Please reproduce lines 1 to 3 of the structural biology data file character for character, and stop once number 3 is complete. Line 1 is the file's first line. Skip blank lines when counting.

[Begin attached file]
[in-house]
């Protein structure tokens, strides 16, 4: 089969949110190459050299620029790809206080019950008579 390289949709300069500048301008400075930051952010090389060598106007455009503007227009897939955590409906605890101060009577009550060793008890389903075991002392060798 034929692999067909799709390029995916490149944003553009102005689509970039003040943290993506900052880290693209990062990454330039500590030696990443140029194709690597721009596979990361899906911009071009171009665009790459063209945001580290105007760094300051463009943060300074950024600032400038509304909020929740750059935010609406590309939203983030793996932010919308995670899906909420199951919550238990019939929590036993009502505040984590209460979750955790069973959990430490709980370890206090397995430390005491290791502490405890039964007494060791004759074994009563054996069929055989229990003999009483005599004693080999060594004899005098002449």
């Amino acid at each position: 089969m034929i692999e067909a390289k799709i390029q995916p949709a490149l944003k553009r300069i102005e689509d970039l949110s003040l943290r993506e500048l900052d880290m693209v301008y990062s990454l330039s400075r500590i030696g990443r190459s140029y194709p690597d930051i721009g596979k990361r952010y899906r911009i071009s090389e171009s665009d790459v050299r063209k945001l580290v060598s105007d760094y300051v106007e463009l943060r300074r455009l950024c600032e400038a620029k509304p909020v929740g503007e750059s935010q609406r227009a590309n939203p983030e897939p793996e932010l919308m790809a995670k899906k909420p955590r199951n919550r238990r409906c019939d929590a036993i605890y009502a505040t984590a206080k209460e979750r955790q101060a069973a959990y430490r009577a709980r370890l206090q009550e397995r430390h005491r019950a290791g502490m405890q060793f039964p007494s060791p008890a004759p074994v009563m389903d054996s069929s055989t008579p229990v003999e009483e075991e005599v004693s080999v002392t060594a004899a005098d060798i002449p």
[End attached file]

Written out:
[in-house]
């Protein structure tokens, strides 16, 4: 089969949110190459050299620029790809206080019950008579 390289949709300069500048301008400075930051952010090389060598106007455009503007227009897939955590409906605890101060009577009550060793008890389903075991002392060798 034929692999067909799709390029995916490149944003553009102005689509970039003040943290993506900052880290693209990062990454330039500590030696990443140029194709690597721009596979990361899906911009071009171009665009790459063209945001580290105007760094300051463009943060300074950024600032400038509304909020929740750059935010609406590309939203983030793996932010919308995670899906909420199951919550238990019939929590036993009502505040984590209460979750955790069973959990430490709980370890206090397995430390005491290791502490405890039964007494060791004759074994009563054996069929055989229990003999009483005599004693080999060594004899005098002449």
């Amino acid at each position: 089969m034929i692999e067909a390289k799709i390029q995916p949709a490149l944003k553009r300069i102005e689509d970039l949110s003040l943290r993506e500048l900052d880290m693209v301008y990062s990454l330039s400075r500590i030696g990443r190459s140029y194709p690597d930051i721009g596979k990361r952010y899906r911009i071009s090389e171009s665009d790459v050299r063209k945001l580290v060598s105007d760094y300051v106007e463009l943060r300074r455009l950024c600032e400038a620029k509304p909020v929740g503007e750059s935010q609406r227009a590309n939203p983030e897939p793996e932010l919308m790809a995670k899906k909420p955590r199951n919550r238990r409906c019939d929590a036993i605890y009502a505040t984590a206080k209460e979750r955790q101060a069973a959990y430490r009577a709980r370890l206090q009550e397995r430390h005491r019950a290791g502490m405890q060793f039964p007494s060791p008890a004759p074994v009563m389903d054996s069929s055989t008579p229990v003999e009483e075991e005599v004693s080999v002392t060594a004899a005098d060798i002449p």